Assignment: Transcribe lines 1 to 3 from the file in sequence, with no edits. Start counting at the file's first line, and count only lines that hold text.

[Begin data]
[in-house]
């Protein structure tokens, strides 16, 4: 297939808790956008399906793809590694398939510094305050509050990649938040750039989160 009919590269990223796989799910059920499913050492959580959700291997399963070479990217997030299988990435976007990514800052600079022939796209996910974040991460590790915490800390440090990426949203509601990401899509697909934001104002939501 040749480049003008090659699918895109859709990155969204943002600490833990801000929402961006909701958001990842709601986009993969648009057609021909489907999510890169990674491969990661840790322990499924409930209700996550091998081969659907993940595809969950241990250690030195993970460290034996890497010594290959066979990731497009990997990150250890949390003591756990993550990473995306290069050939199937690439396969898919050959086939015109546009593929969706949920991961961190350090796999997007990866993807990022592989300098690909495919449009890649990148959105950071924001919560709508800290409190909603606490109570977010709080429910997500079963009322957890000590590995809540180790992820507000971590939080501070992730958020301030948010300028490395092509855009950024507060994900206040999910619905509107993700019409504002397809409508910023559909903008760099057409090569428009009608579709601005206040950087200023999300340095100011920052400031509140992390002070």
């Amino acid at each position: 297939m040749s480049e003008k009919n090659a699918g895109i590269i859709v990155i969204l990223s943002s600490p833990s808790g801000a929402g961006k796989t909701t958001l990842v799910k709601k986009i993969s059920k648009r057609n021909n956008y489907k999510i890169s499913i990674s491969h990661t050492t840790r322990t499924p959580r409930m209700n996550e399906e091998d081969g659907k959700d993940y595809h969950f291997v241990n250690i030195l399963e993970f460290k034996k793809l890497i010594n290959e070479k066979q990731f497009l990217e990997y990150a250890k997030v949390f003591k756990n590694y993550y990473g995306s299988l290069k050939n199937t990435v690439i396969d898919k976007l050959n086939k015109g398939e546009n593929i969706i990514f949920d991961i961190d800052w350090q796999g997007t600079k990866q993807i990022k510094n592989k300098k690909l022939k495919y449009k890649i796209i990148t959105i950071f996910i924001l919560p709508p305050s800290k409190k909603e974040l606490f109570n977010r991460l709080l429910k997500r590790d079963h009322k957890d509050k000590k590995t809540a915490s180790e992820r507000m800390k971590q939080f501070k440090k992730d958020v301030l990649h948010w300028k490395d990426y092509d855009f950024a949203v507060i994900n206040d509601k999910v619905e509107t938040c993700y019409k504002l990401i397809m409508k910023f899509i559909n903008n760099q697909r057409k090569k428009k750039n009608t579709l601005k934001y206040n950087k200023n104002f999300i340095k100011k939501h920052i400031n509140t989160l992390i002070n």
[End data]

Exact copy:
[in-house]
């Protein structure tokens, strides 16, 4: 297939808790956008399906793809590694398939510094305050509050990649938040750039989160 009919590269990223796989799910059920499913050492959580959700291997399963070479990217997030299988990435976007990514800052600079022939796209996910974040991460590790915490800390440090990426949203509601990401899509697909934001104002939501 040749480049003008090659699918895109859709990155969204943002600490833990801000929402961006909701958001990842709601986009993969648009057609021909489907999510890169990674491969990661840790322990499924409930209700996550091998081969659907993940595809969950241990250690030195993970460290034996890497010594290959066979990731497009990997990150250890949390003591756990993550990473995306290069050939199937690439396969898919050959086939015109546009593929969706949920991961961190350090796999997007990866993807990022592989300098690909495919449009890649990148959105950071924001919560709508800290409190909603606490109570977010709080429910997500079963009322957890000590590995809540180790992820507000971590939080501070992730958020301030948010300028490395092509855009950024507060994900206040999910619905509107993700019409504002397809409508910023559909903008760099057409090569428009009608579709601005206040950087200023999300340095100011920052400031509140992390002070």
């Amino acid at each position: 297939m040749s480049e003008k009919n090659a699918g895109i590269i859709v990155i969204l990223s943002s600490p833990s808790g801000a929402g961006k796989t909701t958001l990842v799910k709601k986009i993969s059920k648009r057609n021909n956008y489907k999510i890169s499913i990674s491969h990661t050492t840790r322990t499924p959580r409930m209700n996550e399906e091998d081969g659907k959700d993940y595809h969950f291997v241990n250690i030195l399963e993970f460290k034996k793809l890497i010594n290959e070479k066979q990731f497009l990217e990997y990150a250890k997030v949390f003591k756990n590694y993550y990473g995306s299988l290069k050939n199937t990435v690439i396969d898919k976007l050959n086939k015109g398939e546009n593929i969706i990514f949920d991961i961190d800052w350090q796999g997007t600079k990866q993807i990022k510094n592989k300098k690909l022939k495919y449009k890649i796209i990148t959105i950071f996910i924001l919560p709508p305050s800290k409190k909603e974040l606490f109570n977010r991460l709080l429910k997500r590790d079963h009322k957890d509050k000590k590995t809540a915490s180790e992820r507000m800390k971590q939080f501070k440090k992730d958020v301030l990649h948010w300028k490395d990426y092509d855009f950024a949203v507060i994900n206040d509601k999910v619905e509107t938040c993700y019409k504002l990401i397809m409508k910023f899509i559909n903008n760099q697909r057409k090569k428009k750039n009608t579709l601005k934001y206040n950087k200023n104002f999300i340095k100011k939501h920052i400031n509140t989160l992390i002070n």